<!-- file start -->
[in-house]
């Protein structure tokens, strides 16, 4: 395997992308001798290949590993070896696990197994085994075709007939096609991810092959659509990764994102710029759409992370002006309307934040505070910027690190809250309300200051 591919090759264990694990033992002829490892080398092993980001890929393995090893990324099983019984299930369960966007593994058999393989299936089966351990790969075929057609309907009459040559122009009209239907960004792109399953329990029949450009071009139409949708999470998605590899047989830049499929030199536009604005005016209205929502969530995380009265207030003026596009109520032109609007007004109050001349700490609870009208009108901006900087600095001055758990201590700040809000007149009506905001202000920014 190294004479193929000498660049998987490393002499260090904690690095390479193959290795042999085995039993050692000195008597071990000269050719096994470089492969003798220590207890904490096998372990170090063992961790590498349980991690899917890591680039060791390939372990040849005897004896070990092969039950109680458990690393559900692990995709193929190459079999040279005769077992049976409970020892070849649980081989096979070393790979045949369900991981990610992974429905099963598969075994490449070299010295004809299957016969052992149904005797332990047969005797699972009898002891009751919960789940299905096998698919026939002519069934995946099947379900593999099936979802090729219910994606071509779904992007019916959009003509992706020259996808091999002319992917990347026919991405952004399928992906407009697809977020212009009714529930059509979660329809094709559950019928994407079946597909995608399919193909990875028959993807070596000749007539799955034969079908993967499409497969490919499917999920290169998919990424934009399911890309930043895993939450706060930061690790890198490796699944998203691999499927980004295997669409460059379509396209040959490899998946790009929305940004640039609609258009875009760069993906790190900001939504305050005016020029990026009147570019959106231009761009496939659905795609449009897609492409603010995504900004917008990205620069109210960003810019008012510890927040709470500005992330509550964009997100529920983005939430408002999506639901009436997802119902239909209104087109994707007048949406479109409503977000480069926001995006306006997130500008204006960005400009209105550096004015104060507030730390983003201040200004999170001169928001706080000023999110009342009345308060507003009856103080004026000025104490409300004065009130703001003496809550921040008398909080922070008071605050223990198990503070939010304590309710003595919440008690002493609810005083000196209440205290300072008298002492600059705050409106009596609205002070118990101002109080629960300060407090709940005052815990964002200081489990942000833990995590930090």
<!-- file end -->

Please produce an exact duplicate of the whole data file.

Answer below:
[in-house]
């Protein structure tokens, strides 16, 4: 395997992308001798290949590993070896696990197994085994075709007939096609991810092959659509990764994102710029759409992370002006309307934040505070910027690190809250309300200051 591919090759264990694990033992002829490892080398092993980001890929393995090893990324099983019984299930369960966007593994058999393989299936089966351990790969075929057609309907009459040559122009009209239907960004792109399953329990029949450009071009139409949708999470998605590899047989830049499929030199536009604005005016209205929502969530995380009265207030003026596009109520032109609007007004109050001349700490609870009208009108901006900087600095001055758990201590700040809000007149009506905001202000920014 190294004479193929000498660049998987490393002499260090904690690095390479193959290795042999085995039993050692000195008597071990000269050719096994470089492969003798220590207890904490096998372990170090063992961790590498349980991690899917890591680039060791390939372990040849005897004896070990092969039950109680458990690393559900692990995709193929190459079999040279005769077992049976409970020892070849649980081989096979070393790979045949369900991981990610992974429905099963598969075994490449070299010295004809299957016969052992149904005797332990047969005797699972009898002891009751919960789940299905096998698919026939002519069934995946099947379900593999099936979802090729219910994606071509779904992007019916959009003509992706020259996808091999002319992917990347026919991405952004399928992906407009697809977020212009009714529930059509979660329809094709559950019928994407079946597909995608399919193909990875028959993807070596000749007539799955034969079908993967499409497969490919499917999920290169998919990424934009399911890309930043895993939450706060930061690790890198490796699944998203691999499927980004295997669409460059379509396209040959490899998946790009929305940004640039609609258009875009760069993906790190900001939504305050005016020029990026009147570019959106231009761009496939659905795609449009897609492409603010995504900004917008990205620069109210960003810019008012510890927040709470500005992330509550964009997100529920983005939430408002999506639901009436997802119902239909209104087109994707007048949406479109409503977000480069926001995006306006997130500008204006960005400009209105550096004015104060507030730390983003201040200004999170001169928001706080000023999110009342009345308060507003009856103080004026000025104490409300004065009130703001003496809550921040008398909080922070008071605050223990198990503070939010304590309710003595919440008690002493609810005083000196209440205290300072008298002492600059705050409106009596609205002070118990101002109080629960300060407090709940005052815990964002200081489990942000833990995590930090």